15-08-14

Chimamanda Ngozi Adichie. Americanah.

They were living together anyway, and he was not unhappy, and he imagined that she would, with time, gain a certain heft. She had not after four years, except physically, in a way that he thought made her look even more beautiful, fresher, with fuller hips and breasts, like a well-watered houseplant.

Chimamanda Ngozi Adichie, Americanah, 2013

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I am neither African nor American, and I am not Black, and so this book, about a Nigerian boy and girl falling in love, emigrating to the USA (she, succesfully, legal) and the UK (he, unsuccesfully, illegal) and later returning to Nigeria, demanded from me some imagination and attention. After all, I've never been to either of these countries and I don't really know what it is to be discrimated. But I never made it to Narnia either, and shouldn't every good book give you the feeling that you start to know and understand new places? I think so. The book also delivers some very interesting ideas about racism in the USA, mainly in the fictional blog Raceteenth or Curious Observations by a Non-American Black on the subject of Blackness in America. It's all written with enthusiasm and talent, and with great compassion and understanding. This alone makes the book for me a must-read because it lets us understand these things better. There is however also a second layer to it, maybe even more important in the eyes of the author and many readers, because it is also the story of a Great Love, between two teenagers, Ifemelu (the girl) and Obinze (the boy), who after a long separation and grave misunderstandings meet each other again. 

It is a very well written book, and I loved it, but I must admit, and this is purely personal, it left me also behind with a bitter feeling. I felt the greatest pity for the victims of this Great Love, the try-outs in between, the unlucky ones who had the poor judgment to fall in love with one of them, believing they had found the love of their lives, only to find out that they would allways come second and that sooner or later they would be dumped, for a lack of completeness and fulfillment they could never deliver. I admire the idea of a Great Romantic Love, but if you are one of its unlucky victims this Love ruins your life when you realise that you can never replace the Real One. A long, long time ago I found myself in this situation and it makes you angry, hurt, soiled and very sad. It is a very personal and deep feeling of rejection, being refused not because of what you are but because of who you are not. You are good to make love with but not good enough to love. You haven't done anything wrong, you don't understand but there is a finality in the other one's decision that leaves you defenseless and naked. I still carry the marks.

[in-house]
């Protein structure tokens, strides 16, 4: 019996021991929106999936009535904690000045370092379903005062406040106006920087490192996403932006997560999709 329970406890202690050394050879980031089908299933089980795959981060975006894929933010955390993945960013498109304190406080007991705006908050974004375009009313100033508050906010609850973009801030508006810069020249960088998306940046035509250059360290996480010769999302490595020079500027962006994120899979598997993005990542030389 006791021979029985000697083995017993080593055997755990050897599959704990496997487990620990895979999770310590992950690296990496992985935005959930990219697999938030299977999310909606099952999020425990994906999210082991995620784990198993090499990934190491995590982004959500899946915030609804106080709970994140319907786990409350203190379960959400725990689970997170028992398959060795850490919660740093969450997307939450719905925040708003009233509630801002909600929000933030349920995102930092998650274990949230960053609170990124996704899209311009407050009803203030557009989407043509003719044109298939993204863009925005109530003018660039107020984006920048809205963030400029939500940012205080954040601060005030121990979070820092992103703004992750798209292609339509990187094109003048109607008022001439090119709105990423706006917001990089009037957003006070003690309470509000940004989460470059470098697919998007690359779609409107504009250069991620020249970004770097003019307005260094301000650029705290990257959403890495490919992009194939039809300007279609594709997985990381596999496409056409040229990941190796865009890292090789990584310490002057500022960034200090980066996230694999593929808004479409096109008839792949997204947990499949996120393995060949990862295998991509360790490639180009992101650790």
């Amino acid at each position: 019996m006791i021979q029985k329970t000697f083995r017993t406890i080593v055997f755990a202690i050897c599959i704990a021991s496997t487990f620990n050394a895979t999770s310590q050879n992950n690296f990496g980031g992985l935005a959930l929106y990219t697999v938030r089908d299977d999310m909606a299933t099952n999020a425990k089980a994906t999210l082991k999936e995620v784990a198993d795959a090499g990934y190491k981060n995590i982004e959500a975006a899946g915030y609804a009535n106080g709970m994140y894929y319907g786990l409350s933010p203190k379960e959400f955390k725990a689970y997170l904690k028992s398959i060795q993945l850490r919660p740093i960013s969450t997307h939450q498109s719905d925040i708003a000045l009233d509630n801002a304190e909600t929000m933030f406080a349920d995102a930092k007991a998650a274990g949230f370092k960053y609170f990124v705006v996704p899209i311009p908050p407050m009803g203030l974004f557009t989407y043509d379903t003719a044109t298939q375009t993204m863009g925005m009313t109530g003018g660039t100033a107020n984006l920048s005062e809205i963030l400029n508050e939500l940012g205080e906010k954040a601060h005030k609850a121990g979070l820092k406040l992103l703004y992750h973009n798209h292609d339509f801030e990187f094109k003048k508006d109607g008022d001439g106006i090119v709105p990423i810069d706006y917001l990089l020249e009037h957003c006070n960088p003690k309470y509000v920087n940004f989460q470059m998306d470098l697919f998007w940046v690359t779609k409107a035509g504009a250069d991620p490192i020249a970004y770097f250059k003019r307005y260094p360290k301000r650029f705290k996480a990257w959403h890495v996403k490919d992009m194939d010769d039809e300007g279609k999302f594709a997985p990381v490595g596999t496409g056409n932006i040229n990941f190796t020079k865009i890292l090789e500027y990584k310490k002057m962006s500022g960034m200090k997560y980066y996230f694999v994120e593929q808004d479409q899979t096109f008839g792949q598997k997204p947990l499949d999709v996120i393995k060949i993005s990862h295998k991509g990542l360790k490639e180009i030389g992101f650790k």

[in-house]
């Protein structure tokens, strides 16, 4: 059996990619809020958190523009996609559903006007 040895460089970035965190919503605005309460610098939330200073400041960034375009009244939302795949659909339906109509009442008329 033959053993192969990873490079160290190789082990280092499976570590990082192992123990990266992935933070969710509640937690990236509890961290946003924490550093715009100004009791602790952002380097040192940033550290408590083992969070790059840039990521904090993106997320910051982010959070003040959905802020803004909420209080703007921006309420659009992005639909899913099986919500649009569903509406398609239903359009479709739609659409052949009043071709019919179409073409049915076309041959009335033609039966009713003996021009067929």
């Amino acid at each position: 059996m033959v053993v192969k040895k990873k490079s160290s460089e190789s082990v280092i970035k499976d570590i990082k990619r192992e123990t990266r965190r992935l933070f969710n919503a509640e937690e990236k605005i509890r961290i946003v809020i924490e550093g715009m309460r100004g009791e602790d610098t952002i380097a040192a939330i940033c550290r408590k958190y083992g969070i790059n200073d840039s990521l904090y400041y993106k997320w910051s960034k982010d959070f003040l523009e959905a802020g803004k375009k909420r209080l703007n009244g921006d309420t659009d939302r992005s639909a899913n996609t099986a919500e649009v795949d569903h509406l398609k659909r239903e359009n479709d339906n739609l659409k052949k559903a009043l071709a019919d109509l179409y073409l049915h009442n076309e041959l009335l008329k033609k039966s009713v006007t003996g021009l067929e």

But as I said, a great novel, beautifully written, and I advise everyone to read it. I learned a lot about racism and about being black in America and in Nigeria, and how this is not the same. I looked into the soul of the girl that left me a long time ago and commiserated with her victims (most of them end up happy by the way, like me, but still remain scarred). A very good book, a fascinating read and bubbly with life in a quite special way.

I read it in Canada, mainly in National Parks in the evenings, in the company of the loves of my live, and one evening in the company of a bottle of Alive, a wonderful organic white wine by the Summerhill Pyramid Winery in Okanagan. This wine is honest, fruity, interesting and a pure joy to drink and it fitted the book extremely well.    

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